Day 257: On the edge

My son has a fascination with knives, and he has quite a little collection, from samurai swords to fancy box cutters. He takes pretty decent care of them, and sometimes he spends time sharpening his knives so they split a piece of paper with just a little flip. It’s impressive to watch.

I don’t know who said it originally, but my friend told me about a quote this morning: “If you sharpen your blade too much, you lose your edge.” It stayed on my mind all day because it was thought-provoking. My friend and I were talking about it in terms of workload; sometimes the workload gets crazy with many projects in the air at the same time, and it may take one project more to send the whole juggling act to the ground. We were saying that when we get in that overload mode, that we don’t get downtime, and downtime is when we’re most creative. We all need that time to breathe. That helps us keep our edge.

The quote could also apply to working so long on getting ready for something that we never actually get to the goal. We work to make something look nice, and then we work on it some more, and then a bit more, and we never get around to actually doing it. At some point, we have to lose that perfectionistic tendency and go with what we have. Sometimes a dull knife is preferable to not being able to cut at all.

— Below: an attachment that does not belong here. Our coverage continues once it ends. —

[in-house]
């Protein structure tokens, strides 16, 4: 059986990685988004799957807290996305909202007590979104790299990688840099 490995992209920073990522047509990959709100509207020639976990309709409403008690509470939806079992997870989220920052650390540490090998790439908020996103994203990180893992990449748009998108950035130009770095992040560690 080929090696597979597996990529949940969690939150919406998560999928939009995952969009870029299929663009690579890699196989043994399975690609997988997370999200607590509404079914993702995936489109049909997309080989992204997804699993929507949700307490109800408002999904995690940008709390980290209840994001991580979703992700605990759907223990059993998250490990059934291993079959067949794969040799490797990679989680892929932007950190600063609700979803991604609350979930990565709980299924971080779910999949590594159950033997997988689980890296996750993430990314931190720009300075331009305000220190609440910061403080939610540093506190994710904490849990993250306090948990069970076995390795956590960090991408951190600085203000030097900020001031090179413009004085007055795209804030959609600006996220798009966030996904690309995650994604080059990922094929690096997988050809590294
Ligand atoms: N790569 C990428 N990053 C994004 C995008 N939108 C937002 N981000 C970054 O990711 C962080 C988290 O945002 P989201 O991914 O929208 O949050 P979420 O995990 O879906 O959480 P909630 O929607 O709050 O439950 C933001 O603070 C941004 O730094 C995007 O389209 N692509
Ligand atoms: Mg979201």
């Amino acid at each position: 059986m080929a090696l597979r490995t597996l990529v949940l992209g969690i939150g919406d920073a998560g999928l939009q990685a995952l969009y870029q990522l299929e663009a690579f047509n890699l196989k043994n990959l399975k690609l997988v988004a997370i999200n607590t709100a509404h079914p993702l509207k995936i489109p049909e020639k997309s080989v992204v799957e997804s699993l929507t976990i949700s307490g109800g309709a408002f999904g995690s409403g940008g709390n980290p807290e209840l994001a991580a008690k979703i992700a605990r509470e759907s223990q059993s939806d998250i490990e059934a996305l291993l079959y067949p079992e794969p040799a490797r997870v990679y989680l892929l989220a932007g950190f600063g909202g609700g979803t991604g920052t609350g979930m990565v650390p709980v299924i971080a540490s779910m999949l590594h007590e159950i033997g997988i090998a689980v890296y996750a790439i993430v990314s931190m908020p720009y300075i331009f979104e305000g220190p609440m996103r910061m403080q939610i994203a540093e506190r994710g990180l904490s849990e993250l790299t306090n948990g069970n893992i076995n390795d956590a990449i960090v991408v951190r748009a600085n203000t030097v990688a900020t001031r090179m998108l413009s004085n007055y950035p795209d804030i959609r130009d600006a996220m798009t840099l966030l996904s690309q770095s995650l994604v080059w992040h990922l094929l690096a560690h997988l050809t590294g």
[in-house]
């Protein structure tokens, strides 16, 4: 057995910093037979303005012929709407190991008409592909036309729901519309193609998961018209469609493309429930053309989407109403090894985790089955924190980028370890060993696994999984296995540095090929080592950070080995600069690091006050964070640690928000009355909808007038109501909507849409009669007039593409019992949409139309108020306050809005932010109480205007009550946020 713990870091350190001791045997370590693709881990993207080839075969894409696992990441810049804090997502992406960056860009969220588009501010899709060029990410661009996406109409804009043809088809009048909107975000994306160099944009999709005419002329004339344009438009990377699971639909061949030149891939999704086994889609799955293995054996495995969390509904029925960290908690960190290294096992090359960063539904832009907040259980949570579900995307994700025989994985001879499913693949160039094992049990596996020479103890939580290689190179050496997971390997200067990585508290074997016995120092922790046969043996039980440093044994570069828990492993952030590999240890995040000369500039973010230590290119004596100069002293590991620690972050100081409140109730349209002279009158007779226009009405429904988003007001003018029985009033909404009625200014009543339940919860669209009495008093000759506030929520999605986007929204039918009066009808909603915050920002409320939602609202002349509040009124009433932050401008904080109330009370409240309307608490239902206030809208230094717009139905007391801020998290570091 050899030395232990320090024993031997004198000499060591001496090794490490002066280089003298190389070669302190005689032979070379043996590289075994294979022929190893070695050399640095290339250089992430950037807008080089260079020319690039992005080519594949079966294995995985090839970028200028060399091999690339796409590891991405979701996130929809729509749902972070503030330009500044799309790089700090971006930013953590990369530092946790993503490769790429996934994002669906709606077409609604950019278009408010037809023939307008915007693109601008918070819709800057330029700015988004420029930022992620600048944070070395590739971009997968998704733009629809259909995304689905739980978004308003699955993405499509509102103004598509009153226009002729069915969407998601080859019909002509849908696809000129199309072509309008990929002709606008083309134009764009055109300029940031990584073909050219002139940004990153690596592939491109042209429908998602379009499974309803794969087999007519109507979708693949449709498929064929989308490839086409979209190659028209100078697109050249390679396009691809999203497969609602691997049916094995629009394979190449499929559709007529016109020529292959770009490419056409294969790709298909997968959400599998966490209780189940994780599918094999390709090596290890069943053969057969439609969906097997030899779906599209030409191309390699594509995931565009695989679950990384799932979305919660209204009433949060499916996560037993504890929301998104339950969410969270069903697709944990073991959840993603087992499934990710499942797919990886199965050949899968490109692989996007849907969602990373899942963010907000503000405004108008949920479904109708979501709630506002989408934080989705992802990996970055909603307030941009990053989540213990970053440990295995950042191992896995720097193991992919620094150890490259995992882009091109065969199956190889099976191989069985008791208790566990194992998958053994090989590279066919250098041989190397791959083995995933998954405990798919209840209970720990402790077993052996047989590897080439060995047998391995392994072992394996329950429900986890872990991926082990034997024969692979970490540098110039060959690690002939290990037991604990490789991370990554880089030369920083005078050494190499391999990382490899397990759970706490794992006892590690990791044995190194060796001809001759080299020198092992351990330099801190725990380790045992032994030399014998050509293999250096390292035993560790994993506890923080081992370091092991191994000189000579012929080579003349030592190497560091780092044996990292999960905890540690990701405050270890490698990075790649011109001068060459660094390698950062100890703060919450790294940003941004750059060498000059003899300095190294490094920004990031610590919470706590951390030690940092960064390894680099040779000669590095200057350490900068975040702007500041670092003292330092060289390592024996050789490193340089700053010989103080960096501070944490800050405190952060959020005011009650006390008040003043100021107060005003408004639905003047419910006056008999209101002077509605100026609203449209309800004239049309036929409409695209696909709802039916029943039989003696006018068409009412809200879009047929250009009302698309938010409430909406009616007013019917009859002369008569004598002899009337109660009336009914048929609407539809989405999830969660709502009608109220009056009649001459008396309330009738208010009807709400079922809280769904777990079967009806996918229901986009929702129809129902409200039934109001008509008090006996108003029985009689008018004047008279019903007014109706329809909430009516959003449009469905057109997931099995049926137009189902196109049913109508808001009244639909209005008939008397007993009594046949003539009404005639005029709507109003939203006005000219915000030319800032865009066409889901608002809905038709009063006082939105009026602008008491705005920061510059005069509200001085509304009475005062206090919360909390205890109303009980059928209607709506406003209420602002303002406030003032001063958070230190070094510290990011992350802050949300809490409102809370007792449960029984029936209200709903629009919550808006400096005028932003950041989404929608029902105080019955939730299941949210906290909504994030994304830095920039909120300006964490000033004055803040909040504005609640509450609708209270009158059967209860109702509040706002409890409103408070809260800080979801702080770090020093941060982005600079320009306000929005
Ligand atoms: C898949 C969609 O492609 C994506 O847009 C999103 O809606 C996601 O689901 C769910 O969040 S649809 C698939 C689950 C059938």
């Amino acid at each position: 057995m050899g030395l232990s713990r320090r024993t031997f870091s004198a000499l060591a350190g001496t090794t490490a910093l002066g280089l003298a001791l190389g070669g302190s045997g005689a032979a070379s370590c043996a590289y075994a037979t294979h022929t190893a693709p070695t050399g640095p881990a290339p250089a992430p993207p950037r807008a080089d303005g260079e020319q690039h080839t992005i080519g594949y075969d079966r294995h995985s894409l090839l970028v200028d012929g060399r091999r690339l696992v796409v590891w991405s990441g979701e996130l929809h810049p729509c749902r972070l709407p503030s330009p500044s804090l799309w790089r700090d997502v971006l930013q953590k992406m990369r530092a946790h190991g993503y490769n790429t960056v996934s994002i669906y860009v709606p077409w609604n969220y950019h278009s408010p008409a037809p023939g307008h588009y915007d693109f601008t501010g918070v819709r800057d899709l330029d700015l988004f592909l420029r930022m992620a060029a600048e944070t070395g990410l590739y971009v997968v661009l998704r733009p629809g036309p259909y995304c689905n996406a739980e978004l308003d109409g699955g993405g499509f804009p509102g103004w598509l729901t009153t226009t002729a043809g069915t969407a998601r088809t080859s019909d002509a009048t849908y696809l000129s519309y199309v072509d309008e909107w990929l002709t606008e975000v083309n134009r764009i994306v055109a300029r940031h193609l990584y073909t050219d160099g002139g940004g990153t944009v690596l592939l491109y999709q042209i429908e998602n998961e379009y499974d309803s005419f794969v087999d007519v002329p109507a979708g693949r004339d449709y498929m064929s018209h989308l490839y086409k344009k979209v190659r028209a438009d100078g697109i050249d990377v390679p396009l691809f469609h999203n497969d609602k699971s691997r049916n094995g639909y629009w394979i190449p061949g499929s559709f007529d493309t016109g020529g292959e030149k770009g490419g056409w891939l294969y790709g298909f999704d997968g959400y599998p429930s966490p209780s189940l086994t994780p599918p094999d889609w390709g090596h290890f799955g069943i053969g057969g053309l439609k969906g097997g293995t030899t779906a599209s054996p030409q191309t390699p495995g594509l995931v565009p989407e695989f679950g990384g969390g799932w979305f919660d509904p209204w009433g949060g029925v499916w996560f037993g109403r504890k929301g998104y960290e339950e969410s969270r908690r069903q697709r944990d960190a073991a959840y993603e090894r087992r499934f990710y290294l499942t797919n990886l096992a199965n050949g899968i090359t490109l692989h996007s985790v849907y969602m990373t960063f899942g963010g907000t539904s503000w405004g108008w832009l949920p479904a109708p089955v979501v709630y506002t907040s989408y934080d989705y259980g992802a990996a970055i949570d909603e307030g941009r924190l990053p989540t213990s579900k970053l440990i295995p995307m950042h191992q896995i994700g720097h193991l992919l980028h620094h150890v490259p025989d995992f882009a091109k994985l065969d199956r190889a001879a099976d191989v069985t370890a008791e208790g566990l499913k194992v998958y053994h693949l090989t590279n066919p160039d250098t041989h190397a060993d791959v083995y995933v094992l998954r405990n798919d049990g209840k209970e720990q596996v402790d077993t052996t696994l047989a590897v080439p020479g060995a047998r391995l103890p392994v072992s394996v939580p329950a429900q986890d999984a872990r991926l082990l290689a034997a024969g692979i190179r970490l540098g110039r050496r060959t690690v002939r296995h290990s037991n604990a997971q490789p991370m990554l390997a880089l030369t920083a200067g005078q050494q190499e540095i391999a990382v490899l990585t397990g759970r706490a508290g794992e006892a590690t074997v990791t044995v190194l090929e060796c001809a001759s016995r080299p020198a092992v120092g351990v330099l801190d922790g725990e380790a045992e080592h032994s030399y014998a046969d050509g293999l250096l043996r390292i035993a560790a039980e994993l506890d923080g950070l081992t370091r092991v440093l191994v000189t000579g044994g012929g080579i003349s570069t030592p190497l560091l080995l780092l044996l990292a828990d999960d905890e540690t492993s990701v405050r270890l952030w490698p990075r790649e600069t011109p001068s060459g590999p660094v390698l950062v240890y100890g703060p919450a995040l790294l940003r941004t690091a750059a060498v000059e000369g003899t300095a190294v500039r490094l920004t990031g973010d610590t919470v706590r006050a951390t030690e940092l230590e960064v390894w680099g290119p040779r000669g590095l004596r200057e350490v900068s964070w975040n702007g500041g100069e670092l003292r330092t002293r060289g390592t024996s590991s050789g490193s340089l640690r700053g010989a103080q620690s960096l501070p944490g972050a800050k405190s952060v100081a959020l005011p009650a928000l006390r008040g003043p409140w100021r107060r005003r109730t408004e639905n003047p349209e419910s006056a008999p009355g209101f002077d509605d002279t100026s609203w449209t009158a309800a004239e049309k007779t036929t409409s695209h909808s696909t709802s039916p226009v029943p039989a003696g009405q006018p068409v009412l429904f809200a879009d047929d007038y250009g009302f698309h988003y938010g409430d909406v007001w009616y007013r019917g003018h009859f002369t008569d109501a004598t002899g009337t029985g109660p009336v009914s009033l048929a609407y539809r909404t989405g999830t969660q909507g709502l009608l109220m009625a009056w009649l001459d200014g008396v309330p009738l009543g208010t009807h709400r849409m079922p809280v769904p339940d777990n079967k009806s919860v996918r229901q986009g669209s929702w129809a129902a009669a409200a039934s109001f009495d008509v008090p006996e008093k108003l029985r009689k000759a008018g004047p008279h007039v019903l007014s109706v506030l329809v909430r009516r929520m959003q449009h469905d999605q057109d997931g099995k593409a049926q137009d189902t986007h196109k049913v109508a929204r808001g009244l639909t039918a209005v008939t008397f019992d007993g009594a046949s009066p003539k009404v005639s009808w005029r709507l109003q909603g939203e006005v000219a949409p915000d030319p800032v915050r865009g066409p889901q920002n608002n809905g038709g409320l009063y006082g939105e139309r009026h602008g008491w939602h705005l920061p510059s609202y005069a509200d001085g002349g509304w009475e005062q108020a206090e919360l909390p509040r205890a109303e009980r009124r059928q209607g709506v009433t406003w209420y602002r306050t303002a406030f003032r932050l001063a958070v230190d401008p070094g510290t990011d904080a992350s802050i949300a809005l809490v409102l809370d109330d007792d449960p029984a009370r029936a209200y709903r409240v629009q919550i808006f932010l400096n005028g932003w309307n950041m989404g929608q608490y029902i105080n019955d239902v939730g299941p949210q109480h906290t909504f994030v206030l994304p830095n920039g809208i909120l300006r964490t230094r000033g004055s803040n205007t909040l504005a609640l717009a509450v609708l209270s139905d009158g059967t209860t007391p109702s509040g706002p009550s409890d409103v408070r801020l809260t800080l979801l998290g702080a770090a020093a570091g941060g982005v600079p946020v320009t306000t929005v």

Then I thought about how we often get distracted by our many “improvement projects,” always to make ourselves more knowledgeable, or more attractive, or more marketable. Improving ourselves is good, but what about spending time on the things we’re really good at and passionate about? Don’t get me wrong. I love growing with new tasks and learning new things, but instead of being pulled in many directions, what if I really spend improvement time on my passions? You’ve probably heard the saying: “Practice doesn’t make perfect; perfect practice makes perfect.” My edge can never be truly sharp if I don’t hone my skill.

DAY 257 HOMEWORK: Maybe this quote has given you something to think about. What are you over-sharpening? Where do you need to gain your edge again? Maybe it gave you a totally different insight. If so, share your ideas with someone today.

 

 

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